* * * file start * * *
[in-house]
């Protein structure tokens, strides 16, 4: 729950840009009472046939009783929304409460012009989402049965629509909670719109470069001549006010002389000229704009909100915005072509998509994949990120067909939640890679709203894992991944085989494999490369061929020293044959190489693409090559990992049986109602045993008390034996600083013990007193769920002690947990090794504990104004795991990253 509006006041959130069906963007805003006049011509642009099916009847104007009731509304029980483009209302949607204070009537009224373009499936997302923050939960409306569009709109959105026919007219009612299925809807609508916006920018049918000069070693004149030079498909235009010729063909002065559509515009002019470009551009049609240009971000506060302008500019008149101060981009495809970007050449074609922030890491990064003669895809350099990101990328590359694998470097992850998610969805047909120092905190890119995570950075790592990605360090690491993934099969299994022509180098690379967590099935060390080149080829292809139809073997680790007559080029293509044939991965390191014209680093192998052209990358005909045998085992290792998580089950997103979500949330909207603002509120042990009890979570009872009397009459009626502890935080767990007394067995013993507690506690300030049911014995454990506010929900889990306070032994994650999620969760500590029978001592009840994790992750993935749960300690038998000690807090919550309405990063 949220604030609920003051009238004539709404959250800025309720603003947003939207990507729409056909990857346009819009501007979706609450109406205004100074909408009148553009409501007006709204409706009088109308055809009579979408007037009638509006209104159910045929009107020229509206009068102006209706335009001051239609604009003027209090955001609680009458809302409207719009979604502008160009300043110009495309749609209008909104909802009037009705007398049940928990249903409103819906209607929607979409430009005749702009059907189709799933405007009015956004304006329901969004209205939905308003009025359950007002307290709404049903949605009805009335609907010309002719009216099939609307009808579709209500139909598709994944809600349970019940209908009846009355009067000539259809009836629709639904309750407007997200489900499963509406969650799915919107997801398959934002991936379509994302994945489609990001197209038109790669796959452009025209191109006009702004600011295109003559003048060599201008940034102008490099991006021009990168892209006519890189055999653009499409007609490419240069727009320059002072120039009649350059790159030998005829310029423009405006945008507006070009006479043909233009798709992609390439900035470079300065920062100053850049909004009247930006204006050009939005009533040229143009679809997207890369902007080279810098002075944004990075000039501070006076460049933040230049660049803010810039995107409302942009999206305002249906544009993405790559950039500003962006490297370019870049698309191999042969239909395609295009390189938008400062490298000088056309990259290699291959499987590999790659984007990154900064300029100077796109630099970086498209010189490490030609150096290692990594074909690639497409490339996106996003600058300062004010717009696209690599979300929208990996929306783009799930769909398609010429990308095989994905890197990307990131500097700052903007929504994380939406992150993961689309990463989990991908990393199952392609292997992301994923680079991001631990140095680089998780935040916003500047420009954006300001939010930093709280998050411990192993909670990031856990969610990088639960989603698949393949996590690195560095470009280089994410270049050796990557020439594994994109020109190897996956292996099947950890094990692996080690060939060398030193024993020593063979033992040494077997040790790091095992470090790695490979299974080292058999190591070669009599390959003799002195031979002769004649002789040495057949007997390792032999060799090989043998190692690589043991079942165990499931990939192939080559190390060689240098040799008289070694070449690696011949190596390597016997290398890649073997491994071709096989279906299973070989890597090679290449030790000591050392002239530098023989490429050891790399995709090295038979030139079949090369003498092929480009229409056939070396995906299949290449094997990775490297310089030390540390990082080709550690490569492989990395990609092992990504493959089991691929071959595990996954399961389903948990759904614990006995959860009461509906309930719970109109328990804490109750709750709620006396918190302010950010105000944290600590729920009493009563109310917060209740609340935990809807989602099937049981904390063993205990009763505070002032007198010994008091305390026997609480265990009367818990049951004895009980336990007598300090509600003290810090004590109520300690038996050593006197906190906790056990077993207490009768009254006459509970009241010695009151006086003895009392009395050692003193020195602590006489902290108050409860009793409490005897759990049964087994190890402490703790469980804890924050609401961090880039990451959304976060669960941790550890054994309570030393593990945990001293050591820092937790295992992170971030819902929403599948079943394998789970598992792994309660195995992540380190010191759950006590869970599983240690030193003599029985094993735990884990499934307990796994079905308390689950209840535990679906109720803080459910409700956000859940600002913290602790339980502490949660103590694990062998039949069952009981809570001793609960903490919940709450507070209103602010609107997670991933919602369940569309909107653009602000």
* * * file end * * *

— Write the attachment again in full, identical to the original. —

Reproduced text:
[in-house]
């Protein structure tokens, strides 16, 4: 729950840009009472046939009783929304409460012009989402049965629509909670719109470069001549006010002389000229704009909100915005072509998509994949990120067909939640890679709203894992991944085989494999490369061929020293044959190489693409090559990992049986109602045993008390034996600083013990007193769920002690947990090794504990104004795991990253 509006006041959130069906963007805003006049011509642009099916009847104007009731509304029980483009209302949607204070009537009224373009499936997302923050939960409306569009709109959105026919007219009612299925809807609508916006920018049918000069070693004149030079498909235009010729063909002065559509515009002019470009551009049609240009971000506060302008500019008149101060981009495809970007050449074609922030890491990064003669895809350099990101990328590359694998470097992850998610969805047909120092905190890119995570950075790592990605360090690491993934099969299994022509180098690379967590099935060390080149080829292809139809073997680790007559080029293509044939991965390191014209680093192998052209990358005909045998085992290792998580089950997103979500949330909207603002509120042990009890979570009872009397009459009626502890935080767990007394067995013993507690506690300030049911014995454990506010929900889990306070032994994650999620969760500590029978001592009840994790992750993935749960300690038998000690807090919550309405990063 949220604030609920003051009238004539709404959250800025309720603003947003939207990507729409056909990857346009819009501007979706609450109406205004100074909408009148553009409501007006709204409706009088109308055809009579979408007037009638509006209104159910045929009107020229509206009068102006209706335009001051239609604009003027209090955001609680009458809302409207719009979604502008160009300043110009495309749609209008909104909802009037009705007398049940928990249903409103819906209607929607979409430009005749702009059907189709799933405007009015956004304006329901969004209205939905308003009025359950007002307290709404049903949605009805009335609907010309002719009216099939609307009808579709209500139909598709994944809600349970019940209908009846009355009067000539259809009836629709639904309750407007997200489900499963509406969650799915919107997801398959934002991936379509994302994945489609990001197209038109790669796959452009025209191109006009702004600011295109003559003048060599201008940034102008490099991006021009990168892209006519890189055999653009499409007609490419240069727009320059002072120039009649350059790159030998005829310029423009405006945008507006070009006479043909233009798709992609390439900035470079300065920062100053850049909004009247930006204006050009939005009533040229143009679809997207890369902007080279810098002075944004990075000039501070006076460049933040230049660049803010810039995107409302942009999206305002249906544009993405790559950039500003962006490297370019870049698309191999042969239909395609295009390189938008400062490298000088056309990259290699291959499987590999790659984007990154900064300029100077796109630099970086498209010189490490030609150096290692990594074909690639497409490339996106996003600058300062004010717009696209690599979300929208990996929306783009799930769909398609010429990308095989994905890197990307990131500097700052903007929504994380939406992150993961689309990463989990991908990393199952392609292997992301994923680079991001631990140095680089998780935040916003500047420009954006300001939010930093709280998050411990192993909670990031856990969610990088639960989603698949393949996590690195560095470009280089994410270049050796990557020439594994994109020109190897996956292996099947950890094990692996080690060939060398030193024993020593063979033992040494077997040790790091095992470090790695490979299974080292058999190591070669009599390959003799002195031979002769004649002789040495057949007997390792032999060799090989043998190692690589043991079942165990499931990939192939080559190390060689240098040799008289070694070449690696011949190596390597016997290398890649073997491994071709096989279906299973070989890597090679290449030790000591050392002239530098023989490429050891790399995709090295038979030139079949090369003498092929480009229409056939070396995906299949290449094997990775490297310089030390540390990082080709550690490569492989990395990609092992990504493959089991691929071959595990996954399961389903948990759904614990006995959860009461509906309930719970109109328990804490109750709750709620006396918190302010950010105000944290600590729920009493009563109310917060209740609340935990809807989602099937049981904390063993205990009763505070002032007198010994008091305390026997609480265990009367818990049951004895009980336990007598300090509600003290810090004590109520300690038996050593006197906190906790056990077993207490009768009254006459509970009241010695009151006086003895009392009395050692003193020195602590006489902290108050409860009793409490005897759990049964087994190890402490703790469980804890924050609401961090880039990451959304976060669960941790550890054994309570030393593990945990001293050591820092937790295992992170971030819902929403599948079943394998789970598992792994309660195995992540380190010191759950006590869970599983240690030193003599029985094993735990884990499934307990796994079905308390689950209840535990679906109720803080459910409700956000859940600002913290602790339980502490949660103590694990062998039949069952009981809570001793609960903490919940709450507070209103602010609107997670991933919602369940569309909107653009602000």